“But, for me, in that moment, on that particular evening, the words simply would not come”
As a spiritual director, you might expect that I spend a fair amount of time thinking about prayer, talking about prayer, and actually praying. Lately I’ve been reflecting on how varied my experiences of prayer have been throughout my life. The most poignant moment of change happened when our son was diagnosed with a brain tumor. This is how I wrote about it in Sacred Healing: MRIs , marigolds, and miracles :
When words won’t come
“As you might imagine, as this story began to intrude into our lives, prayer was a large part of our response. One evening in particular, when anxiety was high and comfort low, my husband asked me to spend some time in prayer with him.
His request was reasonable. For decades, we had prayed together about the various concerns that life had brought our way. In fact, years ago we had hosted a small group of fellow church members for a weekly prayer meeting in our home, repeatedly asking God to bless the small Bible church we were attending at the time. Conversational prayer had been a part of our lives for a long time.
But, for me, in that moment, on that particular evening, the words simply would not come. The openness in my heart and my deeply felt inclination toward God were definitely present, they simply could not be expressed, or perhaps better said, contained by words.
Though my silence was unsettling for my husband, I was more intrigued than upset. There was a real sense of freedom and a deeply seated peace as I let go of words. My longing, fully and authentically experienced in the presence of God more than expressed to God was enough. For the first time I knew that prayer of supplication happens even when words do not come.”
It was during that season that I also learned the value of visual aides in prayer. When I lost my words, I bought myself a beautiful necklace made of a Moreno glass bead that was about the same size as our son’s tumor. I wore it almost all the time, touching it often. Though in that season of trauma and fear my every breath was a prayer, it helped to touch and fiddle with the bead that held the special intention that somehow beauty would come from all this pain. God heard my cry.
Another visual aide I have learned along the way is praying in color, a form of prayer that involves simply doodling as you hold someone in your heart in prayer. I find it very helpful in relationships that feel especially heavy.
And then there is the practice of body prayer. When I think of this kind of prayer, I always think of Mary of Bethany and the three stories we have of her, all being at Jesus’ feet. Interestingly, each time she was there it was a completely different kind of prayer. First she sat to learn, then she fell to weep,and finally she knelt to worship him through anointing him. Changing our posture of prayer can be very powerful… standing, sitting, kneeling, lying prostrate or prone, feeling how the earth holds us tightly.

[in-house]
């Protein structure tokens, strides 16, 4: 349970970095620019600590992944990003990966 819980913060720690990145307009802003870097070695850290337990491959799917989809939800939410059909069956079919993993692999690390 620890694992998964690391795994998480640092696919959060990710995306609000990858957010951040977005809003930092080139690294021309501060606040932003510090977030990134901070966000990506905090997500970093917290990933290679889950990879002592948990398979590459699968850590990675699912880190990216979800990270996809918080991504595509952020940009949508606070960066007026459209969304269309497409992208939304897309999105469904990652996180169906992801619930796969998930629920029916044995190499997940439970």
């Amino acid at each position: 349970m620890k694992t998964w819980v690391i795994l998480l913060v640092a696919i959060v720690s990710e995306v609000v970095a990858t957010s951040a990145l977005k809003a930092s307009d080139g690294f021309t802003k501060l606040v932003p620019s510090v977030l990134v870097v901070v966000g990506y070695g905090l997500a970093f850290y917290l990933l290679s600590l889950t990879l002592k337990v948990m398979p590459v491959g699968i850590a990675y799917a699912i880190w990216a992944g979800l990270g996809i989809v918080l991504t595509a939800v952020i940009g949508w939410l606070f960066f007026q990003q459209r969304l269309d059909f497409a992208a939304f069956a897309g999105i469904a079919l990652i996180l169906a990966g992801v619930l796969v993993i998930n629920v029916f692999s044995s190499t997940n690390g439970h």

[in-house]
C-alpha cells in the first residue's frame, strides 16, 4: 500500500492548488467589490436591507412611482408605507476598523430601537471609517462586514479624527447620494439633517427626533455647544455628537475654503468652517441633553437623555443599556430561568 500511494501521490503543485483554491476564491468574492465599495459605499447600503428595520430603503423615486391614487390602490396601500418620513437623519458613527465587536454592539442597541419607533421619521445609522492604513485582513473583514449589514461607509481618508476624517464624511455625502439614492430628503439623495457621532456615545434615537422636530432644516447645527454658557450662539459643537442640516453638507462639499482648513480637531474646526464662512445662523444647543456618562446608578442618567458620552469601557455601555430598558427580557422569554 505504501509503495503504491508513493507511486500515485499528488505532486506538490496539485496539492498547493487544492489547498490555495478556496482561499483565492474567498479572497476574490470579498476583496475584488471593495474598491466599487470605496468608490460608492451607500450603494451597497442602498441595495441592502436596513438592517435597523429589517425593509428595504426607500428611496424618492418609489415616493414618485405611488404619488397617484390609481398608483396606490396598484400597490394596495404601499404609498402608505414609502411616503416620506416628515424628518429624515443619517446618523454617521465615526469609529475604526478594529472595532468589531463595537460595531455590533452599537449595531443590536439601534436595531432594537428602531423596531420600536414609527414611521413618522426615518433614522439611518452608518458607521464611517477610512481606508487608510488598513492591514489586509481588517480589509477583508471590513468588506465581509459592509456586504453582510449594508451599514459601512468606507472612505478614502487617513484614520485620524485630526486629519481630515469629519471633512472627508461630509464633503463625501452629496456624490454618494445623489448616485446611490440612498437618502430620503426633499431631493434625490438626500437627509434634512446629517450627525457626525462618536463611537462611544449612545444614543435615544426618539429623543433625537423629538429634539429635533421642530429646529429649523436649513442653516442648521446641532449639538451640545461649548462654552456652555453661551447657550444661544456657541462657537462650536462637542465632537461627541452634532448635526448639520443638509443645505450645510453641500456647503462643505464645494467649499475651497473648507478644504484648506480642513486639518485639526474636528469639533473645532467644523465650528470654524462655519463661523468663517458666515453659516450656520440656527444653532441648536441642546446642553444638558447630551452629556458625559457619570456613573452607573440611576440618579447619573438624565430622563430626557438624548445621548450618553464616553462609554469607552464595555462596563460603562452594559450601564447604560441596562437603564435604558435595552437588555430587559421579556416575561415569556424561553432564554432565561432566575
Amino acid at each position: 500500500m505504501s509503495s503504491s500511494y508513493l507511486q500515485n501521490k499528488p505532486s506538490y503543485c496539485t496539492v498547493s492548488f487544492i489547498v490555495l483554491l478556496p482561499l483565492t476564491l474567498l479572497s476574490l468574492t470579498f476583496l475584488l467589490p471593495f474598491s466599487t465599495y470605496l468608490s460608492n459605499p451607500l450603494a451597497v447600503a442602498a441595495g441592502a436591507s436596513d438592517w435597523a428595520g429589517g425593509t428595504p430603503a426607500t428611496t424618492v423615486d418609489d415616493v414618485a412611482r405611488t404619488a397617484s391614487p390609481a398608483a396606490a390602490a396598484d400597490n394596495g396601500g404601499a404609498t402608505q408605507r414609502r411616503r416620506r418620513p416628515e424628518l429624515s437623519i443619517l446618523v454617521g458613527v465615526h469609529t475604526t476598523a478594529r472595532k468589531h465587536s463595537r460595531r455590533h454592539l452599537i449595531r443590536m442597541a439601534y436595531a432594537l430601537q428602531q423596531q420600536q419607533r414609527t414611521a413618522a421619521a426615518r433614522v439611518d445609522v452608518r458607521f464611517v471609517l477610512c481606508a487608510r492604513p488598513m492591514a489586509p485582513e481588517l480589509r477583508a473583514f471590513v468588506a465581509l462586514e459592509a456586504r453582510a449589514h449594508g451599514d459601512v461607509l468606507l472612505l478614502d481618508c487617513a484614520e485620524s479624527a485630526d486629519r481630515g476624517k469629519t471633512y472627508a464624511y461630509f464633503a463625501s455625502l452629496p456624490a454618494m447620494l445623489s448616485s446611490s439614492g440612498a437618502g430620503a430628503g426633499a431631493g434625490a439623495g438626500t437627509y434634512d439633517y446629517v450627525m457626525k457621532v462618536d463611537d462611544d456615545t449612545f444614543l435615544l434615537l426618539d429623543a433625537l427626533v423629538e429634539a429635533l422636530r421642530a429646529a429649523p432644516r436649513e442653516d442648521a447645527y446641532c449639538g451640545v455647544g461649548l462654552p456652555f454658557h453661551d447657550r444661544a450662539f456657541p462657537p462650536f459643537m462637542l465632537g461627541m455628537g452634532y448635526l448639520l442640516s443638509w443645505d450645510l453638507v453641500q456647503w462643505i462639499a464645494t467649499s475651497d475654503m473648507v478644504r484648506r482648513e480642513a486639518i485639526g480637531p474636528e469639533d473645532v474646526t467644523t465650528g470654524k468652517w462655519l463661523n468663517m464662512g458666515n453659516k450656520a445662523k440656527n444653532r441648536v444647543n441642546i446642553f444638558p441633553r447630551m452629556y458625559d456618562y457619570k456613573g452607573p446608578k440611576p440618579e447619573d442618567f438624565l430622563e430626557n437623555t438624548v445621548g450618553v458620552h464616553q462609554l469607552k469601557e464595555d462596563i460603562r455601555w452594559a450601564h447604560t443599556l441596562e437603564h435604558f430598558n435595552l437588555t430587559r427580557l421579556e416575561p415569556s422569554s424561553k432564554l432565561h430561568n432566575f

The labyrinth also uses the body combined with a visual aide. As an ancient practice of walking prayer along a set path, I have often encountered the nurturing Presence of God as I have walked labyrinths in many different places. (I encountered this one at Brookgreen Gardens on vacation last March in Myrtle Beach, SC).
I also think of the woman bent over. Her posture was a function of being bound by Satan and interestingly, seemed to reveal not only a physical bondage but also an oppression of spirit. She was not even seeking healing when Jesus saw her, had compassion on her, and freed her. Though she had no words and possibly even no hope or intention, her posture of being bent over was her prayer. I am amazed by how many times Jesus has offered me a freedom I did not even know I needed.
My favorite poem on prayer is from a poet I often reference, Alla Renee Bozarth. In it, she speaks with beauty and fluidity about prayer as doing and as being. These are some of my favorite lines:
So be awake to the life that is loving you
and sing your prayer, laugh your prayer,
dance your prayer, run
and weep and sweat your prayer,
sleep your prayer, eat your prayer,
paint, sculpt, hammer and read your prayer,
sweep, dig, rake, drive and hoe your prayer,
garden and farm and build and clean your prayer,
wash, iron, vacuum, sew, embroider and pickle your prayer,
compute, touch, bend and fold, but never delete
or mutilate your prayer….
Her words entice me to learn how to make every moment a prayer, my very being as fluid and constant connection with God. I recently encountered a series of three simple questions that have begun to help me wake up and shift my focus throughout the day:
What are you doing?
Who are you being when you are doing what you are doing?
Who are you not being when you are doing what you are doing?
So, I am wondering, how do you pray? Is it more about being? Doing? Words or visuals? What changes have you experienced through the years?